By Lillian Csernica on December 31, 2014
Tomorrow is New Year’s Day. Here in the U.S., we have a tradition of making New Year’s resolutions. I am not fond of this tradition. Last January I explained why. I think my reasons are worth repeating. For the benefit of regular readers and those folks I’m happy to count among my new followers, here is a repeat of that blog post:
The tradition of making a New Year’s resolution seems quite virtuous, but the endless jokes about people breaking their resolutions almost immediately shows the tradition is more honored in the breach than in the observance. Why is that so? I believe the New Year’s resolution has become an ugly epilogue to the happy glitter of the holiday season. The process of making and keeping the New Year’s Resolution is the Puritanical demand for the paying of the check, the return to sobriety, responsibility, and practicality. We’ve had our fun, now we have to go back to the dreary grind of everyday living. That we have to do so in the middle of winter sets us up for a psychological climate that is hostile and antithetical to the way human nature tends to cope with a cold, dark, dismal environment.
I know from my own experience that the physical and mental effort involved in taking down the Christmas tree and putting away all the various lights, ornaments, gift wrapping supplies, etc. can leave me and other people in no state of mind to take on some new effort. People need a break. The pressure to create and abide by the almighty New Year’s Resolution starts the New Year off with a guilt trip, which nobody enjoys taking.
Nothing much happens between New Year’s and Valentine’s Day. That post-holiday lull creates a psychological environment where one has to work uphill to battle the natural emotional letdown. That makes it twice as hard to maintain enthusiasm and motivation for a new goal, especially a goal centered on self-improvement which also carries a certain element of guilt.
January is a cold, dark, depressing month. It also rains a lot. Hard to stay motivated when all we really want to do is keep warm, stay in bed, and eat comfort food. People who have a normal, healthy outlook on life can find the prospect of upholding their New Year’s Resolution daunting. Those of us with SADD or other mood disorders may find life even harder to struggle through.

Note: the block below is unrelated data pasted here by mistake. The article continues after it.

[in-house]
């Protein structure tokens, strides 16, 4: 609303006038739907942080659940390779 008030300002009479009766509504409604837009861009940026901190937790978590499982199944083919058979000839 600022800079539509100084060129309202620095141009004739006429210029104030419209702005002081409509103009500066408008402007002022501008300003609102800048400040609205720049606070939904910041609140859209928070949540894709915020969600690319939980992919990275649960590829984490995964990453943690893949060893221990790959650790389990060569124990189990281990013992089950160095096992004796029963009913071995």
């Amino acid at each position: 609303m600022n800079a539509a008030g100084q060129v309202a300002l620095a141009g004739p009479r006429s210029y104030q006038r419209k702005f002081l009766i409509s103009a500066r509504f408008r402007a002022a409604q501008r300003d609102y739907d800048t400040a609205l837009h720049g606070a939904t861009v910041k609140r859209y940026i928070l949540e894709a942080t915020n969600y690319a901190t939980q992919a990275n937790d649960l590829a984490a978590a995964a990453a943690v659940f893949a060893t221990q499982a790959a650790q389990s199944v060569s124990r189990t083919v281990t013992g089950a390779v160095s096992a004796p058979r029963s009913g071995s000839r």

For many people, all their financial outlay during the holidays catches up with them, creating a situation of stress, tightening the belt, and potential anxiety. Resolutions regarding one’s spending habits, sticking to a budget, creating a savings plan, etc. might be not just appropriate but necessary. Such resolutions are also at risk for crumbling in the face of the physical and emotional climate.
One of the key principles of Positive Deviance says, “It’s easier to act your way into a new way of thinking than to think your way into a new way of acting.” With that principle in mind, I believe that making New Year’s Resolutions is a process that’s doomed to fail because it hinges on the state of being resolved to do something. That means it’s all centered in the mind, in thought, in the resolution itself, as opposed to being grounded in physical actions that produce immediate tangible results. Instead of dwelling on the idea that I’m going to write one thousand words every day and triggering all the excuses, avoidance behaviors, and other genuine commitments to get in the way, I can just go to my desk at the appointed time, sit down and write. This is where free writing with a pen and notebook comes in very handy. It’s a lot less intimidating than composing at a keyboard and therefore much easier to just start doing.
By simply taking action, I break through the resistance that builds up around the mental component, the resolution itself. There will be the inevitable struggles with competing commitments and outside interruptions, but I know I can get up and walk to my desk. I know I can sit down and pick up my pen. I know I can move my hand across the page. I know I can write for a given amount of time or a given amount of words. I can take those physical actions, and I can do them every day.
A long time ago, I read something in Writing Down the Bones by Natalie Goldberg that has remained a shining jewel of truth in all conditions of my life. That jewel is a statement made by Ms. Goldberg’s master of Zen Buddhism. He said, “When in doubt, take positive action for the good.” Feeling dejected by the weather and the post-holiday blues? Write those thank-you notes for the gifts you received. Expressing gratitude is one of the best ways to make yourself and other people feel better. Showing appreciation is a vital part of healthy relationships. Letting the other person know that you see the effort he or she has made and you value that effort can make all the difference.
The New Year is a time for optimism, for a new outlook and a fresh start. Instead of some huge resolution that weighs like a millstone around our figurative necks, why don’t we just take it one day at a time, doing our best to “take positive action for the good”? There are opportunities everywhere, from the desperate needs of disaster victims to the neighbor who could really use some small act of kindness. By doing so, we can turn the purpose of the New Year’s Resolution, that of self-improvement, into a much broader approach where we do what we can to improve life for everyone around us.